The foundation of the collection is wallpaper, since nothing creates an environment more quickly and affordably than covering all four walls. Designed to remain relevant as the child grows, the wallpaper patterns feature enduring classic stripes, scrolls and geometric shapes in a range of soft pastels and rich, saturated colors. Certain patterns, such as a whimsical Mickey Mouse silhouette, are subtle and sophisticated interpretations of iconic Disney motifs that also work well in other rooms of the house.
Disney characters make wonderfully grand appearances on murals, borders and peel-and-stick wall decals. Borders and wall decals can layer on top of the coordinating wallpapers or stand on their own. Murals (starting at $149) are 6' x 10' and make a delightful decorating statement as a feature wall design. Versatile wall decals (starting at $12.99) can be repositioned, removed and reused and are great for toy chests, cabinets and headboards as well as walls. Adorable and affordable, they won't break the bank when a new character strikes the child's fancy.
Visit www.RoomMatesPeelandStick.com to view the Disney collection, order samples or purchase Disney wallpapers, wall decals and murals. The site also offers photos of decorated rooms with instructions on how to get the look.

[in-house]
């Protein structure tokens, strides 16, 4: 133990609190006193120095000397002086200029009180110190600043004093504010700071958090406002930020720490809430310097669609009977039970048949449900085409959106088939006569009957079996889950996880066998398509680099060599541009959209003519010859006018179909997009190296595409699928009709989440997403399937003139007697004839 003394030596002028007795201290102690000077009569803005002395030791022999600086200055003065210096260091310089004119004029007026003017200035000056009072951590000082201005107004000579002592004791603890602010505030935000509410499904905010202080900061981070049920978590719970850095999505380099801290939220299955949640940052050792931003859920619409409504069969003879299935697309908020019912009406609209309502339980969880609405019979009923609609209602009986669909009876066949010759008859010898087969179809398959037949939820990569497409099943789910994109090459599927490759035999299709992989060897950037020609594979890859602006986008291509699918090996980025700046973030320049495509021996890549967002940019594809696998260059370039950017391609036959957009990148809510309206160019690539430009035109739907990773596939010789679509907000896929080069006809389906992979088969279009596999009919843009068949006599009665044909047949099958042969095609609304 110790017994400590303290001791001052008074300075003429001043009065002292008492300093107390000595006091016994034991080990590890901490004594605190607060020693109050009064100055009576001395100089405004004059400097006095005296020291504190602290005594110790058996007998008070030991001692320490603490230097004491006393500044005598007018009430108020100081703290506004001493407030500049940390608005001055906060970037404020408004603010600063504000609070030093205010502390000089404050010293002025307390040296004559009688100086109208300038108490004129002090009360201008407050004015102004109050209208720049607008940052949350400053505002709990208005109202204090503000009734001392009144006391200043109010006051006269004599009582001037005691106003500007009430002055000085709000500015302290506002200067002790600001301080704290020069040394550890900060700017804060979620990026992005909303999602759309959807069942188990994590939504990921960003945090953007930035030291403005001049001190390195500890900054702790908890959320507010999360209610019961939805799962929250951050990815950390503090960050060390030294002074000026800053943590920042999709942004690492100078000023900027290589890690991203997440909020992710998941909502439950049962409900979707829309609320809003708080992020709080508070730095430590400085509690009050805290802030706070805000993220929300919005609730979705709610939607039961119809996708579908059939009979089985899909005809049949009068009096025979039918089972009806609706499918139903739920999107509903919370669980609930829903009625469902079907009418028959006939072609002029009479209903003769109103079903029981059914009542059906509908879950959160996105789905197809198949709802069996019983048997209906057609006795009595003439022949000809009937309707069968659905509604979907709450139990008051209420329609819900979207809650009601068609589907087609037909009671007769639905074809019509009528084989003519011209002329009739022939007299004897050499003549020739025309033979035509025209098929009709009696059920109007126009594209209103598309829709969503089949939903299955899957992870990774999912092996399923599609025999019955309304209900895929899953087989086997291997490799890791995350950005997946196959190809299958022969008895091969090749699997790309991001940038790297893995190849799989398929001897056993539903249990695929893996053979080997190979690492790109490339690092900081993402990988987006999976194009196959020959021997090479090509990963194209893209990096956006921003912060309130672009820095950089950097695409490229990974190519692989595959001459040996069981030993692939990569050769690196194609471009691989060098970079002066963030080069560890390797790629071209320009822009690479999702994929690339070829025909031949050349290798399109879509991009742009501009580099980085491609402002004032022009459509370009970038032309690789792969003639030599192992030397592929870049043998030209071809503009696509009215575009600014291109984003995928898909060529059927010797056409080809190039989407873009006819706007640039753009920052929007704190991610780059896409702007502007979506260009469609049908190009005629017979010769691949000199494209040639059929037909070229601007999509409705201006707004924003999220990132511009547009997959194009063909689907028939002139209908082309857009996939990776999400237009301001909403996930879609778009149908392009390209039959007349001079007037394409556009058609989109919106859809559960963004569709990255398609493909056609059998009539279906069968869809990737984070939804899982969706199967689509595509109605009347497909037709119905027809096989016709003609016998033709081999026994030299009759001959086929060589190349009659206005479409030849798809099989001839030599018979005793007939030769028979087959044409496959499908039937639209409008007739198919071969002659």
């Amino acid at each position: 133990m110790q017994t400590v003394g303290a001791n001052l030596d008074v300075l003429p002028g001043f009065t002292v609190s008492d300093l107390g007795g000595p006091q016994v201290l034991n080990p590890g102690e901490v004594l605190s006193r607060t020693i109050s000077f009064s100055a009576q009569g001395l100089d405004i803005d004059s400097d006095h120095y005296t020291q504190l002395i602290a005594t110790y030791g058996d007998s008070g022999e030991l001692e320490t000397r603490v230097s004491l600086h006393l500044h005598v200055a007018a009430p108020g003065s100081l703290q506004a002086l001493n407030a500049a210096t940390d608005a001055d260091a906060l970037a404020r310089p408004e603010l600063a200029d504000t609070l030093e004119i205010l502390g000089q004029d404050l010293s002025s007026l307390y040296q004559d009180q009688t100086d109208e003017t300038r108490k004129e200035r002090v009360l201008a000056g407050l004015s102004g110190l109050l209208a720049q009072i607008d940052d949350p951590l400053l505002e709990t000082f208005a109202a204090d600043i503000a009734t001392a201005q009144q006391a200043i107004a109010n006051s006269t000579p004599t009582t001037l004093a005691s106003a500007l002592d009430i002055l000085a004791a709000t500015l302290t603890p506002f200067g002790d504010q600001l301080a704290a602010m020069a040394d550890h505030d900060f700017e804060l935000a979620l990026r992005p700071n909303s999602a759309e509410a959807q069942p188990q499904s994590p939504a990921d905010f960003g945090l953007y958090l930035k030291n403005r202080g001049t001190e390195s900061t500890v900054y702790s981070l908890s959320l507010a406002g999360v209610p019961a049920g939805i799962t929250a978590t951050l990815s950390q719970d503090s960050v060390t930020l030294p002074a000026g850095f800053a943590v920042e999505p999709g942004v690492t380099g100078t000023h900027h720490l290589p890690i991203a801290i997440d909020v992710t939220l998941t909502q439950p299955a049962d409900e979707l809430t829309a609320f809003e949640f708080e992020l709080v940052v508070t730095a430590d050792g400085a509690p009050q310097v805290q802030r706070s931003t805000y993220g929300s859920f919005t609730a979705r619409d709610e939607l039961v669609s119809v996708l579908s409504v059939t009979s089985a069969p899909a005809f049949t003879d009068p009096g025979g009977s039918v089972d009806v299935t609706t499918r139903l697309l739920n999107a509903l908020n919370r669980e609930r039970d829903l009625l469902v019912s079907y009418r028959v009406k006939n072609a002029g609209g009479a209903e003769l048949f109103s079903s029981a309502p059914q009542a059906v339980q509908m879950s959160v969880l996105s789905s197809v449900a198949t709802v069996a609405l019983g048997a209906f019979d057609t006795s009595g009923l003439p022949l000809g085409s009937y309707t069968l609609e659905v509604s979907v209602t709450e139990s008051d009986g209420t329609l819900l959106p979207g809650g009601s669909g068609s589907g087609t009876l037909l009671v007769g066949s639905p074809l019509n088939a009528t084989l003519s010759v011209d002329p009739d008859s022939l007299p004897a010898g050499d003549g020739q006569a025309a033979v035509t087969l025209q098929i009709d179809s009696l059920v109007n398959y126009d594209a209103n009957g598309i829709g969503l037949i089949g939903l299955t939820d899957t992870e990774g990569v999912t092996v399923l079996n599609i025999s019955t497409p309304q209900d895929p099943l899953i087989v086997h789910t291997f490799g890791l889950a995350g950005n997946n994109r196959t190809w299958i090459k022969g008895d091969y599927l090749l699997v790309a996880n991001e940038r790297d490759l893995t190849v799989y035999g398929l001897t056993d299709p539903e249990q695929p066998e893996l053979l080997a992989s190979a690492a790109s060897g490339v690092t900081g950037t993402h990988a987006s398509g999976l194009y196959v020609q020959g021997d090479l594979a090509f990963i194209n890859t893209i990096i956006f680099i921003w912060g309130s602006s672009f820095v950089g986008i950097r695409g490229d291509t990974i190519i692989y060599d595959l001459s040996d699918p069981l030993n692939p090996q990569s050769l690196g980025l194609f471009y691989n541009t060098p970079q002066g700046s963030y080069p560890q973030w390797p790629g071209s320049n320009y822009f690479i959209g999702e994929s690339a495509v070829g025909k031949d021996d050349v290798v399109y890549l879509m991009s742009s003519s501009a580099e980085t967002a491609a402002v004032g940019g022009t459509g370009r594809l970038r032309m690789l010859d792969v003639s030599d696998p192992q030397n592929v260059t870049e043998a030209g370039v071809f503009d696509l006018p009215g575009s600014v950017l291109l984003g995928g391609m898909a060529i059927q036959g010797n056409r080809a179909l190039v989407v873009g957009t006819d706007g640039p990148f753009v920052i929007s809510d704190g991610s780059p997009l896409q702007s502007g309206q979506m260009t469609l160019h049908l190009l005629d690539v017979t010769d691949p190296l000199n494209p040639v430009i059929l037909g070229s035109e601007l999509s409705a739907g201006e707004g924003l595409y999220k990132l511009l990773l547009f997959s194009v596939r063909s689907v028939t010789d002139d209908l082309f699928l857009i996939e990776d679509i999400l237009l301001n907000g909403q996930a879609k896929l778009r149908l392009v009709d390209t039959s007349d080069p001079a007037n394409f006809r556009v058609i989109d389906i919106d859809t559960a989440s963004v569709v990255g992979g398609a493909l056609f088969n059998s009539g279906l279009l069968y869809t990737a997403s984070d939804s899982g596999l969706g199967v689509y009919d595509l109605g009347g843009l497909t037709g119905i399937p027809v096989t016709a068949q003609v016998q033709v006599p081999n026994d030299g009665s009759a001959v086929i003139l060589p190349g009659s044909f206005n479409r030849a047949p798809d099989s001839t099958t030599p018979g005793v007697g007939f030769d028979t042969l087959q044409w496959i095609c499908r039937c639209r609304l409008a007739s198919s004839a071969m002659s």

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Tuesday, June 07, 2011
Parents of children who are having difficulties grasping school lessons routinely turn to tutors to provide the added measure of instruction some students need to succeed. When selecting a tutor, parents should ask questions and keep important things in mind.
Tutors provide a much-needed service to students and can be welcome helpers for teachers. According to reports from state and federal government tutoring advisors, close to $10 million dollars annually is spent on tutors in the United States alone. Although many teachers try to tailor lessons to students with various learning capabilities, there may be instances when some students still fall behind. What's more, some students perform better with the one-on-one teaching style of tutors than they do in a group setting.